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1) n. entrance. 2) the right to enter. 3) v. the act of entering. Often used in the combination "ingress and egress" which means entering and leaving, to describe one's rights to come and go under an easement over another's property. (See: egress, easement)

Copyright © 1981-2005 by Gerald N. Hill and Kathleen T. Hill. All Right reserved.

INGRESS, EGRESS AND REGRESS. These words are frequently used in leases to express the right of the lessee to enter, go upon, and return from the lands in question.

A Law Dictionary, Adapted to the Constitution and Laws of the United States. By John Bouvier. Published 1856.
References in periodicals archive ?
Dewey illustrates his claim by noting that the relation of Whitehead's eternal objects to actual occasions is one of "ingression." This term "suggests an independent and ready-made subsistence of eternal objects" which then requires "the conception of God," an agency able "to act selectively in determining which eternal objects ingress in any given immediate occasion." (2) Whitehead's ontology involves two different kinds of reality, one eternal and one temporal, one a consequence of his mathematical method, one of his empirical method.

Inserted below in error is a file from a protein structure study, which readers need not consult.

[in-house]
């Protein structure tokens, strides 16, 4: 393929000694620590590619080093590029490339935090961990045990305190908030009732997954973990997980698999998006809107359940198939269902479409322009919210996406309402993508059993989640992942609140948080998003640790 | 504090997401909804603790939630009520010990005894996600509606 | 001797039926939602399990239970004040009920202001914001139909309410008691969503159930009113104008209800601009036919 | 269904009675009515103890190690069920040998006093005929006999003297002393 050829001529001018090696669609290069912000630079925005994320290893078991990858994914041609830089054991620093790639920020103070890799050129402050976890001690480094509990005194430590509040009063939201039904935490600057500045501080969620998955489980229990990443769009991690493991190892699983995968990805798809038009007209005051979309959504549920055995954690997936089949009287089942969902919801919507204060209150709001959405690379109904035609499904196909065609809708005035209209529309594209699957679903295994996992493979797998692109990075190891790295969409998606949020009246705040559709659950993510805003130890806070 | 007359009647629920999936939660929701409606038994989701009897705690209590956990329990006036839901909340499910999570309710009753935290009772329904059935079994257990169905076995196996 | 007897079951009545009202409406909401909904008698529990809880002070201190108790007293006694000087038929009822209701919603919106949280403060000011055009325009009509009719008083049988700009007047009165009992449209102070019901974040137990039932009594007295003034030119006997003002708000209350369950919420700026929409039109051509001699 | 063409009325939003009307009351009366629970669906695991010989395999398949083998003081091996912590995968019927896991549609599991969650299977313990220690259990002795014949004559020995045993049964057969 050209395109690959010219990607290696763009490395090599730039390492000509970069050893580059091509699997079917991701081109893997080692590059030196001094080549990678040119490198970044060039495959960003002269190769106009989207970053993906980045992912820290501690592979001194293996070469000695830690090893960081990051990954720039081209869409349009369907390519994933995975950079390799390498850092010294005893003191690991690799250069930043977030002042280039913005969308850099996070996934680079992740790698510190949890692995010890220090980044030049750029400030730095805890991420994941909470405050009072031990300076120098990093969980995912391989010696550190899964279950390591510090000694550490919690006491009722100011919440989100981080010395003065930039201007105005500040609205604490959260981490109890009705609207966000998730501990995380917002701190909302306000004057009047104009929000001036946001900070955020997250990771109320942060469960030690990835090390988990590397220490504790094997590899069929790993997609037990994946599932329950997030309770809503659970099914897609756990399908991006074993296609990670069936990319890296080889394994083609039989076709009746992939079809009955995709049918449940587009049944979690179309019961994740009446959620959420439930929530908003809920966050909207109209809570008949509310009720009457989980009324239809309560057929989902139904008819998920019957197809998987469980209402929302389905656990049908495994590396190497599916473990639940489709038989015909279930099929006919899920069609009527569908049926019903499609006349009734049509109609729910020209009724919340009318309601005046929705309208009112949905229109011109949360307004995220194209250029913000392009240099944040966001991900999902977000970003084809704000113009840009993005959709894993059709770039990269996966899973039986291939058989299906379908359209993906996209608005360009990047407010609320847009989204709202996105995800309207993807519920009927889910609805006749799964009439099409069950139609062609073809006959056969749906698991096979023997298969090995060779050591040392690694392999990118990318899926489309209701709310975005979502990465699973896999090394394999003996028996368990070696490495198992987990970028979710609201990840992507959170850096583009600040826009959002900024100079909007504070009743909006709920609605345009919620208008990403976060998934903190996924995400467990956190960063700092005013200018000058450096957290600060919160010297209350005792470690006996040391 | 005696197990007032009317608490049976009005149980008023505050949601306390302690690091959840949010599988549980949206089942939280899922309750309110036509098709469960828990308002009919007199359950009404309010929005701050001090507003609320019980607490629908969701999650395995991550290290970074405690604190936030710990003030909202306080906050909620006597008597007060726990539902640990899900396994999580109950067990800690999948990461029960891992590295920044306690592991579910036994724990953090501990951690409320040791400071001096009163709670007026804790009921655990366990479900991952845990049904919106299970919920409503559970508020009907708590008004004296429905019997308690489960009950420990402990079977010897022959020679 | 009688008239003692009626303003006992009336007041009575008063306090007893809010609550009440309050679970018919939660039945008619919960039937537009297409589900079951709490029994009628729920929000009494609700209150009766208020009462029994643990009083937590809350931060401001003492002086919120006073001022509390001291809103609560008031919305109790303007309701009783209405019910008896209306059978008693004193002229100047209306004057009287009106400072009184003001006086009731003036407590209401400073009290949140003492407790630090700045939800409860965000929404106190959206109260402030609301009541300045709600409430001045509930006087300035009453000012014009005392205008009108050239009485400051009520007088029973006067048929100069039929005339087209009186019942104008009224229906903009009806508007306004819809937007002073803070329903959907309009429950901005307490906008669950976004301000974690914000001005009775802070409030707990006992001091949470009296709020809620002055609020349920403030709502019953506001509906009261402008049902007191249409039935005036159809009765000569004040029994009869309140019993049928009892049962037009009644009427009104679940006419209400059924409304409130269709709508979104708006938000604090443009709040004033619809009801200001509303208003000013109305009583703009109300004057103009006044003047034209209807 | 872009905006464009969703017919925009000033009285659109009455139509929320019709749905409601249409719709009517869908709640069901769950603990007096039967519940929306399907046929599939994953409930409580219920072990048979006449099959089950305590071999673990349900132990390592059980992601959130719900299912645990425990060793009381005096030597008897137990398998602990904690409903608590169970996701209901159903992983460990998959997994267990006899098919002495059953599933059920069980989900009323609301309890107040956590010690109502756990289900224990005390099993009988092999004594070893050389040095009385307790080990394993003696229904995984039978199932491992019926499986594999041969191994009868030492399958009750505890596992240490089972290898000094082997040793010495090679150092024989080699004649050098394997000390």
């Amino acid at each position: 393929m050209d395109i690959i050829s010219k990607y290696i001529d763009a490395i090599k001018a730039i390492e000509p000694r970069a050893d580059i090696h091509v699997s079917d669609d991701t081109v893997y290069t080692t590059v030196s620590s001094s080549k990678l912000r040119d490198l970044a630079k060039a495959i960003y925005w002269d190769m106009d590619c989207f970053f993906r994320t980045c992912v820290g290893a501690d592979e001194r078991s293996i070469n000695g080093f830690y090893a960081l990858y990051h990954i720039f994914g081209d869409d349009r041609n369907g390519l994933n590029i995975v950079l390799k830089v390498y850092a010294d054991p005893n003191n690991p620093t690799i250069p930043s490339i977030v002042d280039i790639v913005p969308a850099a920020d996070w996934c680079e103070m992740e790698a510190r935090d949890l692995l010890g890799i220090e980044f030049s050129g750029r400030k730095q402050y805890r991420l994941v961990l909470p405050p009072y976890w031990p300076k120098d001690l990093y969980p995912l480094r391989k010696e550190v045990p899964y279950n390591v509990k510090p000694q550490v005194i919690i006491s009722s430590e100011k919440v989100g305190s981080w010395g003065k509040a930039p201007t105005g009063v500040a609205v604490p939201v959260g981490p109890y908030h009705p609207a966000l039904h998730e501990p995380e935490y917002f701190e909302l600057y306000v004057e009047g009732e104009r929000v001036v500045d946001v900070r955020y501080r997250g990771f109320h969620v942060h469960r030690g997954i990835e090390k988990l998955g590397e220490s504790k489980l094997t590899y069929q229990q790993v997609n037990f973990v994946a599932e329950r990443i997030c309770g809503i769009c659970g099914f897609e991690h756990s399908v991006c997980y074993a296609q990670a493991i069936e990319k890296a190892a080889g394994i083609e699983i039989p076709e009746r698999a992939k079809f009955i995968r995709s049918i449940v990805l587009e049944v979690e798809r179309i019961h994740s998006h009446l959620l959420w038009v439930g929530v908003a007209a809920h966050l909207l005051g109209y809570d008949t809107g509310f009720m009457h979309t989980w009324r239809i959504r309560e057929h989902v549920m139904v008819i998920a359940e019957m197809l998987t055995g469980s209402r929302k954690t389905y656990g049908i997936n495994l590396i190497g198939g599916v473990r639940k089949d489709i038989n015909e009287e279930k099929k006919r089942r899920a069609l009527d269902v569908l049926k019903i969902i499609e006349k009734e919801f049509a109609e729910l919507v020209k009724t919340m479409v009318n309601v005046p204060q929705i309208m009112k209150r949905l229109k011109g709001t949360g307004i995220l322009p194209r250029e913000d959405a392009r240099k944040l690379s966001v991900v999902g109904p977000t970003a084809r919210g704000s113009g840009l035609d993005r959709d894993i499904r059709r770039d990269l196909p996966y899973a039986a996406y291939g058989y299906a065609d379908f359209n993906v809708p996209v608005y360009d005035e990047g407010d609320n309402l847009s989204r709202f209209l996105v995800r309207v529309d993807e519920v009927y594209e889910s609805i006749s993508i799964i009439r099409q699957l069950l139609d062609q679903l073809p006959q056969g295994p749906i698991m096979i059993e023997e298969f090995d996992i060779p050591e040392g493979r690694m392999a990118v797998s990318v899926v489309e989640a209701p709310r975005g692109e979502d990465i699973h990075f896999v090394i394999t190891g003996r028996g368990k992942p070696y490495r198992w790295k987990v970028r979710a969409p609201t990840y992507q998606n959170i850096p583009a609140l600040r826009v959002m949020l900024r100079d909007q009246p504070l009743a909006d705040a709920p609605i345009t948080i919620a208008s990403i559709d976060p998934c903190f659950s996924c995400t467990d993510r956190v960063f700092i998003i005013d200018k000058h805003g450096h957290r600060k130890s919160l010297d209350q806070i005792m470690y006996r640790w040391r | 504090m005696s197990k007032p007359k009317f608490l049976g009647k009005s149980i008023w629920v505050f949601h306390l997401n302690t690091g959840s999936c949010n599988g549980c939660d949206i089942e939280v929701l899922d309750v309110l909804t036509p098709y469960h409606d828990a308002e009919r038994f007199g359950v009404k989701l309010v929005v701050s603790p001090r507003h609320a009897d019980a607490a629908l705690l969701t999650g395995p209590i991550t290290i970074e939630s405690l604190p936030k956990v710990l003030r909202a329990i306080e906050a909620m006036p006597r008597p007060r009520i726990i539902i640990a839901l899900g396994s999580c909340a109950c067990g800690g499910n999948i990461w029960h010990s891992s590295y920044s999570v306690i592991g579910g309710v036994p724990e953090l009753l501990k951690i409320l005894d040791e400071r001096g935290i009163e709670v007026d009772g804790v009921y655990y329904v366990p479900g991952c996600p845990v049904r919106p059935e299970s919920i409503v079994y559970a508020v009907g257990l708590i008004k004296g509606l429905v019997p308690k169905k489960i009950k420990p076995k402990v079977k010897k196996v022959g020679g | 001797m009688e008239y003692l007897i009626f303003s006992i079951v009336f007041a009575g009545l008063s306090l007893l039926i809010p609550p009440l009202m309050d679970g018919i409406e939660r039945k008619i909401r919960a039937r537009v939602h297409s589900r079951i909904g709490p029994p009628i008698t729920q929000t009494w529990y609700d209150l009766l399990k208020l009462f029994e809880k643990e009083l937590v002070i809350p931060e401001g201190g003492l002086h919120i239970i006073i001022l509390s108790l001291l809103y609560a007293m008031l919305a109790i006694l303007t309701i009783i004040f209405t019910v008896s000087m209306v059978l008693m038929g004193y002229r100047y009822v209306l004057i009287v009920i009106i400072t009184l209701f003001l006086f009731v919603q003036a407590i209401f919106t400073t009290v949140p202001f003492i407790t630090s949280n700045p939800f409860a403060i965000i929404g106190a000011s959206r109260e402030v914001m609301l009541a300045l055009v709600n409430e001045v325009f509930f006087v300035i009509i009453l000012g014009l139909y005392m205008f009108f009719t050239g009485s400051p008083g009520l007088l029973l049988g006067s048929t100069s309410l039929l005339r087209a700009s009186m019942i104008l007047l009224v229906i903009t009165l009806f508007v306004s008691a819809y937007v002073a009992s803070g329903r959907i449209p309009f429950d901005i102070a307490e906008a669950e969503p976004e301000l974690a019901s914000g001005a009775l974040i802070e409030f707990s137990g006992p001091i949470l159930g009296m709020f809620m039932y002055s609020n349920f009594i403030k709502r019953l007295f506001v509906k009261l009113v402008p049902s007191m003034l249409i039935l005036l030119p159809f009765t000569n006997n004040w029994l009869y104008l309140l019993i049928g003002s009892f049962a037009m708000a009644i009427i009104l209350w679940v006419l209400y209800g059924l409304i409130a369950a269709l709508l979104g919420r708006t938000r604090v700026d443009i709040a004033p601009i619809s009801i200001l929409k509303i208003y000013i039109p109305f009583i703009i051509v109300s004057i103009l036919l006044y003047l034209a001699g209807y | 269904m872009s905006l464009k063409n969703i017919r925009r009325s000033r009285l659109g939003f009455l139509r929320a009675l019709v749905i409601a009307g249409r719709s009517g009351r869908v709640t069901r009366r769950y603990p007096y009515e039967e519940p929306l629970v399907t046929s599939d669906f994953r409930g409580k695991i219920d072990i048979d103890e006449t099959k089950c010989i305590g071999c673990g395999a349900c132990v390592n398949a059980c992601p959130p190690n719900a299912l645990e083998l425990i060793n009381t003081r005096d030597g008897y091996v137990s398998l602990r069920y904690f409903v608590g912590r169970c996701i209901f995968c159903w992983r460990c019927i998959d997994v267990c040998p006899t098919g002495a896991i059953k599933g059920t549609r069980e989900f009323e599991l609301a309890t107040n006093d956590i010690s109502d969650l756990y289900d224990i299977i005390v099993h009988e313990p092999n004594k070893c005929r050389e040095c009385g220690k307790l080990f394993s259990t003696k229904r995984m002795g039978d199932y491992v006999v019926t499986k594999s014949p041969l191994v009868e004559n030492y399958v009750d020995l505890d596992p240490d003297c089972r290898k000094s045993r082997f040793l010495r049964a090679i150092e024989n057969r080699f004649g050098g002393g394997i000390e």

It instructs, too, that the ingressions of the state, a la Collier, be substantively limited to create the basic environment in which free entrepreneurs can successfully do their thing under a rule of law.
These results are interpreted in terns of Jespersen's (1917) negation cycle, to the effect that Scandinavian varieties were in advance of early English on the negation cycle, were losing NC at the time of the Scandinavian ingressions into England, and that their influence on Northern Middle English contributed to the weakening of NC earlier in the North than in the rest of England.